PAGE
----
Budgets, Bills and Balance
The three ‘B’s’ of the modern-day small business that seems to run every single aspect of everything. Well, you know what they say, money makes the world go around, and it truly does.
As a small business owner, it’s important that you have the ability to manage and control your own finances. Otherwise, it could have dire consequences for you, and the business that you’re trying to run. But, with around 90% of all small businesses failing, it’s safe to say that there’s definitely some room for improvement. Today, we’re going to explore seven key financial habits that every small business owners should know and follow, helping you manage your money to help you contribute to your own success.
Check Over Your Figures Regularly
It’s impossible to keep up with your finances to ensure that they are accurate without physically checking your finances. As a small business owner, it’s important that you get into the habit of checking on your bank balance and your bank statements. This is so you can be aware of what you’re spending, what’s going where and how much money you’ve got coming in.
Work to a Budget
An extremely important habit you must have, or develop quickly, is the ability to create a stick to a budget. A budget is a long-time financial plan where you’ll have the ability to plan and track your spending while aiming for a goal on where you want to be by a set amount of time. Developing this habit as early as possible means you’ll be able to enjoy the maximum amount of benefits.
Aim to Clear Debt
Many small business owners are in debt, from either previous commitments or start-up costs and you need to make sure it’s your priority to clear these debts. “Since you’ll probably have debt with a bank, it’s important to realise that you’ll be paying interest on that money which is money you could be using to expand your business,” shares Daniel Mason, a financial manager for Best British Essays.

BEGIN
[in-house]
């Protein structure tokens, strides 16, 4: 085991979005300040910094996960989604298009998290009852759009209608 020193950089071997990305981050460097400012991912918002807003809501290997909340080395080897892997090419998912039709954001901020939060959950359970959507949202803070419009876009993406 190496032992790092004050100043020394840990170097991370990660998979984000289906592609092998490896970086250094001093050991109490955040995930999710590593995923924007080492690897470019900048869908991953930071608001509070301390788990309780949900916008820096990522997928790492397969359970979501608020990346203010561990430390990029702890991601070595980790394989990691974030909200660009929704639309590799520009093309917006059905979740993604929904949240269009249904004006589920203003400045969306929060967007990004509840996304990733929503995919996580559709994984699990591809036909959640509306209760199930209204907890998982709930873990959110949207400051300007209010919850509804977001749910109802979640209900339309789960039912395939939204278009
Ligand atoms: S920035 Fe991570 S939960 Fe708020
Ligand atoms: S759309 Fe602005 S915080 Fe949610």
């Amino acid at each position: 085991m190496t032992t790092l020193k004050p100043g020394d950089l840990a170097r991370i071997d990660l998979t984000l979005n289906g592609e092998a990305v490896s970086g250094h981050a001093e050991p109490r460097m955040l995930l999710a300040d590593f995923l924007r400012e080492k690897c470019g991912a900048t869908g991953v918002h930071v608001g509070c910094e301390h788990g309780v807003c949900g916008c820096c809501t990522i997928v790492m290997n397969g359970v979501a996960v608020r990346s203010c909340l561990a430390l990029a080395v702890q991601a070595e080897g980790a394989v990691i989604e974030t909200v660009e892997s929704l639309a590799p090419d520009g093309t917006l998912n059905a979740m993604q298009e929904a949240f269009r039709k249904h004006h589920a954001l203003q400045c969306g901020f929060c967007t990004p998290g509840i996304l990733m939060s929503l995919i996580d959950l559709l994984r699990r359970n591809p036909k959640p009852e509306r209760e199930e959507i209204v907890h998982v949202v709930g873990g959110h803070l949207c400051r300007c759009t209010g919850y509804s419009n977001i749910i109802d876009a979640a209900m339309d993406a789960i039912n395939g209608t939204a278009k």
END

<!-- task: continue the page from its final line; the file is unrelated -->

Save for Your Taxes
Depending on where you are in the world, taxes mainly come around twice a year and it can be a difficult time for a business that hasn’t saved money to pay it. In most cases, this will mean that you’ll have to take out a loan or credit card in which to pay, which is only going to ruin your finances further.
Writing a Business Plan
By writing a business plan, you can see exactly what your business is going to be aiming for over the next week, month, year, 5-years and ten years, possibly even further. By laying out these goals in a comprehensive business plan, you can help yourself to create your budget accurately. The more control you have over your finances, the better off you’ll be day to day. For tips and advice on how to write a comprehensive business plan, there is a wealth of tools at your disposal to help you write, edit and proofread your plan. To get you started, you could use Grammarix, Top Canadian Writers, Academadvisor, Easy Word Count, Via Writing.
Be Proactive in Cutting Expenses
As a small business, your expenses can range quite dramatically, and this will cause a huge amount of problems for your finances.
Mark McDonald, a financial manager from Best Australian Writers, states “regularly check your bank statements to make sure that you’re not spending money on subscriptions or supplies that you no longer need nor want. Manage every cent, and you can be sure that you won’t fall into avoidable financial difficulties”.
Pay a Salary
It’s tempting as a small business owner to fall into the trap of paying yourself a varying wage every single month. Some months you might have expenses you’ll need to pay in your personal life, so you might pay yourself some more. However, this is a habit that gets out of control quickly and is best avoided at all costs. Pay yourself a salary wage and stick to it for the best finances.